Assignment for the week: Dress in the same outfit every day.
Easy, right? No.
Let me preface this by saying I am not someone who dresses vanilla — I have never been jeans and T-shirt kind of gal. Not that there is anything wrong with that, but I personally have a more is more philosophy towards life.
After eight years of a uniformed private school, and four years of mandatory suits in business school, the newfound freedom to wear whatever I want has been liberating. Give me a mixed-print muumuu or give me death, I say!
Now you might be wondering, “So what is her style?” The truth is, I do not have one. Each morning I wake up and pick an outfit based solely on my mood. One day I came to the office dressed as the Queen of England. Other self-titled looks have been: ’90s baby, ranch hand and walking picnic blanket. I have often been known to even change multiple times throughout the workday, depending on how I feel at any given moment.
All of this being said, I also think about clothing a lot more than the average person. I spend hours scrolling through Instagram influencers and Pinterest #OOTD’s. And while some people shy away from attention, I welcome it with open arms. The criticism does not faze me and the compliments fuel me with a manufactured sense of happiness.
“Are you retiring soon?”
“I think my grandma has that sweatsuit.”
“With that outfit, it’s no wonder you don’t have a boyfriend.”
“You look like Scotch Tape!”
“Are those … pajama pants?”
Recently, however, I have been in a creative funk when it comes to getting dressed so, I thought this experiment was the refresher I needed.
As we know, Steve Jobs wore the same outfit every day: black turtleneck, blue jeans and New Balance sneakers. And since I do not own five of the same shirts (or jeans for that matter), I bought a six-pack of black Calvin Klein V-necks and packed my gym bag for the next morning. I will say, packing was exponentially easier now that I did not have to plan a creative outfit.
There are some people who wear a variation of the same thing every day and it often becomes an extension of their personality. Everyone has a friend who only wears black, or denim on denim. Maybe I will now be added to this list.
“YOU LOOK SO NORMAL,” all of my coworkers say once I walked into the office.
On day one, I feel lost and devoid of personality. I keep looking around at all the cute outfits in the office, sighing deeply. As I compliment Drew on her outfit, I remember the days (just last week!) when I, too, received compliments from coworkers. However, since I had more time in the morning, I took the time to jade roll and floss. A win if I ever heard of one, am I right?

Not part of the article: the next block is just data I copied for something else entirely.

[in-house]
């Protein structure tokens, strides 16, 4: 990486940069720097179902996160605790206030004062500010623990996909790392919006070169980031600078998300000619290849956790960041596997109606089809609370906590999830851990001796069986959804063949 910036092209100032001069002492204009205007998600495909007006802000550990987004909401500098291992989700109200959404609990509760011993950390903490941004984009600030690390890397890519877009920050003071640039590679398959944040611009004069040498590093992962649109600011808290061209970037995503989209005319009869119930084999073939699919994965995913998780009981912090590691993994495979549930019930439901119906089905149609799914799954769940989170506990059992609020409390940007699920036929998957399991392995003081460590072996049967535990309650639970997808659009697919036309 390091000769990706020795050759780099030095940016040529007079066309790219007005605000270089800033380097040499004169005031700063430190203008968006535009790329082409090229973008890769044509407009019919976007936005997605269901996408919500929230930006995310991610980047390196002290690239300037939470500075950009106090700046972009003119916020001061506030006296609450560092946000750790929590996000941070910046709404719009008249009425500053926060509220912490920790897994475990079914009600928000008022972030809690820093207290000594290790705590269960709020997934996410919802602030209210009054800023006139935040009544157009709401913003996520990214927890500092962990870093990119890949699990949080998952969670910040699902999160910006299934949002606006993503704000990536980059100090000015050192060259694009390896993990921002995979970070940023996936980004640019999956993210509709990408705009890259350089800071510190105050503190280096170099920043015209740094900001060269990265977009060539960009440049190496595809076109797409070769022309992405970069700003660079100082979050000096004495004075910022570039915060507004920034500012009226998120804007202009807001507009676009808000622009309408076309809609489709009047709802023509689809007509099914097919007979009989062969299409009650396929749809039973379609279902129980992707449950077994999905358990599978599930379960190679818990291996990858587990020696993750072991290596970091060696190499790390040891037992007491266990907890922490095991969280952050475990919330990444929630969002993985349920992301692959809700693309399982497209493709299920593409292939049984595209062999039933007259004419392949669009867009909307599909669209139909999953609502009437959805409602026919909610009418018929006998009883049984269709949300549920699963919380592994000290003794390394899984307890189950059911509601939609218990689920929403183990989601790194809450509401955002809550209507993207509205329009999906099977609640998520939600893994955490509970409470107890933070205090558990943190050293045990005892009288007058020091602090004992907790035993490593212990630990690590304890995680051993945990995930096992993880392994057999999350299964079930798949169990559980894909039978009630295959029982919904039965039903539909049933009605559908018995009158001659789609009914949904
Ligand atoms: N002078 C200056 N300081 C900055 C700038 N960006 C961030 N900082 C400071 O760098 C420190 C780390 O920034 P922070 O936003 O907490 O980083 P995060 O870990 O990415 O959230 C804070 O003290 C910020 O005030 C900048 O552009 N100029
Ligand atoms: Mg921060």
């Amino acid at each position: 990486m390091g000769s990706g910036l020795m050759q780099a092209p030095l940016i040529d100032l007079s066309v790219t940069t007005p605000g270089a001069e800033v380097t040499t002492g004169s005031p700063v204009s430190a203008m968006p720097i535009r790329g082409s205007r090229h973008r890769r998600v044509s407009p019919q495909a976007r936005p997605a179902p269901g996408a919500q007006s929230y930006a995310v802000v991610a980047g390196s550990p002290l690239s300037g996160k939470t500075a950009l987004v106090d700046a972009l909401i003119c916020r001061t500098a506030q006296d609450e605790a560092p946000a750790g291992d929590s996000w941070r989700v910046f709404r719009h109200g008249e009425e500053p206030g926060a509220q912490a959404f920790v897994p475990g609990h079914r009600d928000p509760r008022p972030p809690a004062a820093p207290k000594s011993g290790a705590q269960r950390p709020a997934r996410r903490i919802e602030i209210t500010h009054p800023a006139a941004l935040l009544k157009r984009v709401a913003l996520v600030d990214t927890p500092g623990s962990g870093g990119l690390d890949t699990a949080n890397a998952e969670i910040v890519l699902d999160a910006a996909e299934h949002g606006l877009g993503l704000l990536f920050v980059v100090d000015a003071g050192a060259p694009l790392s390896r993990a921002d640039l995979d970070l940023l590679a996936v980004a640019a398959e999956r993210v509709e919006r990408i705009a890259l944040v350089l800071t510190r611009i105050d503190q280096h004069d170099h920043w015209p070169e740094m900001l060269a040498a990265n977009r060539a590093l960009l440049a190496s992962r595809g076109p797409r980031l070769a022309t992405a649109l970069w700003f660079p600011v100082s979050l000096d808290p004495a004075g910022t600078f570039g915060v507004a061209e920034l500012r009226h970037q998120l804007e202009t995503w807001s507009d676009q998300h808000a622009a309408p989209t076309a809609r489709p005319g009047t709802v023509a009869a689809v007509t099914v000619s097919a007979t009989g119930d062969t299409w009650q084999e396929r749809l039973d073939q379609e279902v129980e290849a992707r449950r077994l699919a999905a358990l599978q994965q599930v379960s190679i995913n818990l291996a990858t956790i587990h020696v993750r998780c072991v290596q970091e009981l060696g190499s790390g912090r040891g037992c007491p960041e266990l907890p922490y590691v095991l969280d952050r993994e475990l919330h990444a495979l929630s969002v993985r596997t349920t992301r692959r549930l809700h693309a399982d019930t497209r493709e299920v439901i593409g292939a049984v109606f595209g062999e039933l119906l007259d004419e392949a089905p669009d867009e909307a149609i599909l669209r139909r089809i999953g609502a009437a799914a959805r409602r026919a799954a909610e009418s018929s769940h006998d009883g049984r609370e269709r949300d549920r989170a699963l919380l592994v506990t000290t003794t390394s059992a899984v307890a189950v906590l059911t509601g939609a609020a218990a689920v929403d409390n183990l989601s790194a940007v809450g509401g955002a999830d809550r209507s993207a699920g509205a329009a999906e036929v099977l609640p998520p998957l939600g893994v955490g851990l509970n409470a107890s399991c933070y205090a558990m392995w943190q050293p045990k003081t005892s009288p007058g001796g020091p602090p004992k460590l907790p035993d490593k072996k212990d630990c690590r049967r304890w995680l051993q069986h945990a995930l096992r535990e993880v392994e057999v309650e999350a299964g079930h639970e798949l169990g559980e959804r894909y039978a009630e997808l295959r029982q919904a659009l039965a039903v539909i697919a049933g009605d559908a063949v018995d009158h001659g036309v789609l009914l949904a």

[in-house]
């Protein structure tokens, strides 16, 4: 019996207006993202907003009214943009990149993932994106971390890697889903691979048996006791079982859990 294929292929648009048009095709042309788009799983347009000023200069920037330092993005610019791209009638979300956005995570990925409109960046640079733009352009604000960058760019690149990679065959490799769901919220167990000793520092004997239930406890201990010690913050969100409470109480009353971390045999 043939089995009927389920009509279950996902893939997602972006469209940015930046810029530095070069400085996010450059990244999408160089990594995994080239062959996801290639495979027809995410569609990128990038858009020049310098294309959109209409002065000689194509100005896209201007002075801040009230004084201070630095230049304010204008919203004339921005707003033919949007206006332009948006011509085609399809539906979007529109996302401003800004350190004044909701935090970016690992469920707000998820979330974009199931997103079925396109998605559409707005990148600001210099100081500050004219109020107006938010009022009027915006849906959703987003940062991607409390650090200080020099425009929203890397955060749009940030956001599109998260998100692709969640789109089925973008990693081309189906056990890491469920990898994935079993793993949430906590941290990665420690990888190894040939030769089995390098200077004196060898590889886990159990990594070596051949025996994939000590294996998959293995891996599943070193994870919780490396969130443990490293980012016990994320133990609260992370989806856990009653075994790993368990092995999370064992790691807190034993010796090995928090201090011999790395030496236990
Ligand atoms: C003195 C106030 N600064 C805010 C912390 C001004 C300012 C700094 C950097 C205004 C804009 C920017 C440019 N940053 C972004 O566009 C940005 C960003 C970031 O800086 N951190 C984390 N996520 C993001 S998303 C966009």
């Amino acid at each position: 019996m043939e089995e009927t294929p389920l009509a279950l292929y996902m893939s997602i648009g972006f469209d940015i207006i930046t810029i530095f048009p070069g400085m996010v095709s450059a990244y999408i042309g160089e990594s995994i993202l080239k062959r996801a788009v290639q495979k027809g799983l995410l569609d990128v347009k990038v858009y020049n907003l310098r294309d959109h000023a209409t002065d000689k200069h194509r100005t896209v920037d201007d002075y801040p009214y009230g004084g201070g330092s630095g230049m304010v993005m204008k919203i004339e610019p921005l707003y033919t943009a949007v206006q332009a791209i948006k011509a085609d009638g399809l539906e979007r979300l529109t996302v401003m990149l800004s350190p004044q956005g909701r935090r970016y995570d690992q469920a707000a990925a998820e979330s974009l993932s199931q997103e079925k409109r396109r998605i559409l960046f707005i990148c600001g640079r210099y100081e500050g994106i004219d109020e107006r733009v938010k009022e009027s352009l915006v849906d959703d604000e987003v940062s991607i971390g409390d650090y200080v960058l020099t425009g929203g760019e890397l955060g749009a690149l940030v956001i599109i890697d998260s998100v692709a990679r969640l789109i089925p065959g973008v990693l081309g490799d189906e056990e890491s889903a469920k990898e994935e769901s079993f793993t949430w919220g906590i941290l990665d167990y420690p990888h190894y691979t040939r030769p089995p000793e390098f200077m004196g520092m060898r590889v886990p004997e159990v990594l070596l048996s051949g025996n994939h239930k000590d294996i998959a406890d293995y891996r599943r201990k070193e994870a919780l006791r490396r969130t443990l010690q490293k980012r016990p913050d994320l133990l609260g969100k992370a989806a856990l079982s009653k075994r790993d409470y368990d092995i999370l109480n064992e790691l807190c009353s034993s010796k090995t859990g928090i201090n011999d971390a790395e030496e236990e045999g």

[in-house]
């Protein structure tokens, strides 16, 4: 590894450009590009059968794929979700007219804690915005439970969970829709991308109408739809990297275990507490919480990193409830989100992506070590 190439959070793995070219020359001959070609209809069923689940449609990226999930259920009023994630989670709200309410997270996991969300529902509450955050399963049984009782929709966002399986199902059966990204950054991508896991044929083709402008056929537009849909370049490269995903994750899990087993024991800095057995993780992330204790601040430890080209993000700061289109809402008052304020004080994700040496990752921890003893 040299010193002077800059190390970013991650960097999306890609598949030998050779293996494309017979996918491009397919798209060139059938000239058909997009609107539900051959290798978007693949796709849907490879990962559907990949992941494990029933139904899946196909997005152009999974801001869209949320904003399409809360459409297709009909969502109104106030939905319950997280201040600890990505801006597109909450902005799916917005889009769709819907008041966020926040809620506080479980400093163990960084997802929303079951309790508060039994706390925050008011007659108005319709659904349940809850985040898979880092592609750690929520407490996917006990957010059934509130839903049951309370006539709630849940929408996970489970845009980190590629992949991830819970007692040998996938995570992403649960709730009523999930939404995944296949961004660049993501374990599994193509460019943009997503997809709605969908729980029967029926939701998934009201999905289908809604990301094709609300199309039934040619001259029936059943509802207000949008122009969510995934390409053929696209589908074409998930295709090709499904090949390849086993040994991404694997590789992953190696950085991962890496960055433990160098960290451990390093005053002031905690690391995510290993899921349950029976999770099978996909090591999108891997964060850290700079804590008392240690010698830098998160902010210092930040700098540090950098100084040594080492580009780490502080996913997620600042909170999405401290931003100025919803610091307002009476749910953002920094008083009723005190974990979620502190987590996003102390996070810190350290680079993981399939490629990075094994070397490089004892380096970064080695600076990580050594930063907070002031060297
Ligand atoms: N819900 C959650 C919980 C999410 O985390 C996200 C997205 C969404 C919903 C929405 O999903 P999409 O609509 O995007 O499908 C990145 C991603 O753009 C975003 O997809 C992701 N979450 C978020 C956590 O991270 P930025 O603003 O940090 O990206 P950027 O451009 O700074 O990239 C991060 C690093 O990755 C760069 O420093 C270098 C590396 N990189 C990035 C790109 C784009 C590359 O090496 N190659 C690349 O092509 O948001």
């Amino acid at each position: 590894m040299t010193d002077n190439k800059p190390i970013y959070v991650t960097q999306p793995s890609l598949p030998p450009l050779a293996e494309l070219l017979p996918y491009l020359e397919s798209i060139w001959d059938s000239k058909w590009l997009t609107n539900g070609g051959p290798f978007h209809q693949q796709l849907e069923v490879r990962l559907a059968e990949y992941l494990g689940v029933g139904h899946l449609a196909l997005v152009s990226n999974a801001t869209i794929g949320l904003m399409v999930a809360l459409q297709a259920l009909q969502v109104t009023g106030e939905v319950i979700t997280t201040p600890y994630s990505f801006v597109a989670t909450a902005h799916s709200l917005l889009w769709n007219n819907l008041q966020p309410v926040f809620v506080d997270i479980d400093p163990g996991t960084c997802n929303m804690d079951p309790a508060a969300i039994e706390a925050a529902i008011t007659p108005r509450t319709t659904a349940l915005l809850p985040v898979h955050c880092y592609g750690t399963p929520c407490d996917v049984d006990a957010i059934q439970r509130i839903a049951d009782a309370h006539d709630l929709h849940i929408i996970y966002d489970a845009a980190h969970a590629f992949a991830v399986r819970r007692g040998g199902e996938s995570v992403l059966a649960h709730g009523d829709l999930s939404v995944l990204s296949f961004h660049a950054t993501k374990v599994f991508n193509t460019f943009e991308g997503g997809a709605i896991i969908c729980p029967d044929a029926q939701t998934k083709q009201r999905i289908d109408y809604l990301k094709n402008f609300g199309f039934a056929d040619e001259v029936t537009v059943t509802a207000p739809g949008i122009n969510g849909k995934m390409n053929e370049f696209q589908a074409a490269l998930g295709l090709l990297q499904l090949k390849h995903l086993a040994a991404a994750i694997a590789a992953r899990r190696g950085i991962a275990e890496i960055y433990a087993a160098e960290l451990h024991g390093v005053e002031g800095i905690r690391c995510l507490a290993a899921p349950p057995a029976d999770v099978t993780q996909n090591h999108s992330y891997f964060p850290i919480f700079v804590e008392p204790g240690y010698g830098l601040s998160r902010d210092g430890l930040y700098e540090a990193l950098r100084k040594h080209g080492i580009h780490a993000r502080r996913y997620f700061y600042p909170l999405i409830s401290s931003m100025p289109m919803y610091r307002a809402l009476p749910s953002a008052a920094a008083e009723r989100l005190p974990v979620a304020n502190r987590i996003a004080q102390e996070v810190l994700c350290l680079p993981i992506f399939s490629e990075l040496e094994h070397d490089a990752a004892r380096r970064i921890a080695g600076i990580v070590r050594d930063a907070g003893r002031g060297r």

On day two, I debate whether or not I am allowed to accessorize. Can I wear a cute jacket? Can I put a pearl barrette in my hair? I should have laid out proper rules at the beginning. I am very into a rulebook.
The remaining three days were less painstaking, but I can’t wait for this week to end. I get a few more minutes of sleep each morning, as throwing a black shirt on is very efficient. But getting ready, while often the most exciting part of my day, is no longer fun. And while simplifying my decision-making process has made time for more productivity, do I really need to be more productive? Why can’t we enjoy things for the sheer joy it brings, rather than the result (or lack of) it yields.
When pitching this idea, I thought it was going to be a lighthearted social experiment. I had imagined myself telling all of you how easy life becomes when you rid yourself of vanity, or how I accomplished so much more throughout the day because I was not worried about what I was wearing. This was supposed to be the ultimate life-hack!
I thought that wearing something so ordinary would help me focus less on my body or any insecurities I may have about it. Rather, I was hypersensitive to other’s perceptions of me. What does this black shirt say about who I am? Maybe it says nothing, and for that reason, I am bothered. I did not realize that my self-esteem would take a hit if my outsides no longer matched my insides. I kept feeling the need to exclaim, “This outfit is for an article!!!” And while there is nothing wrong with a V-neck and jeans, it just did not feel authentic to me.
There are many days I wonder who I would be if I did not occupy so many of my hours with beauty appointments, online shopping and applying face masks. Yet, I did not realize how much of my identity is entrenched in the way I look. How meditative getting ready for the day is. That clothes, if you give them the power, are so much more than what you use to cover your body. Am I deeply attached to clothing because it gives me a false sense of identity? I took one psychology class in college, and for that reason alone I believe that I have the ability to diagnose myself. Maybe I dress outlandishly so that people think I am more interesting than I really am. Or maybe I just like fashion! Not everything needs to have a deeper meaning, but this sure feels like it does.
So yes, I saved a few minutes each morning and wasted less time each day. A lot of successful people use this tactic as a power move — but count me out. I’m looking forward to Monday where I can go back to a life of ski pants, thrifted blazers and muttering the line “it’s fashün” under my breath as my parents tell me they do not understand what I am wearing.
“Iman, when you’re not home I’m throwing that outfit away!!!,” says my dad. “Why do you do this to us?” says my mom.
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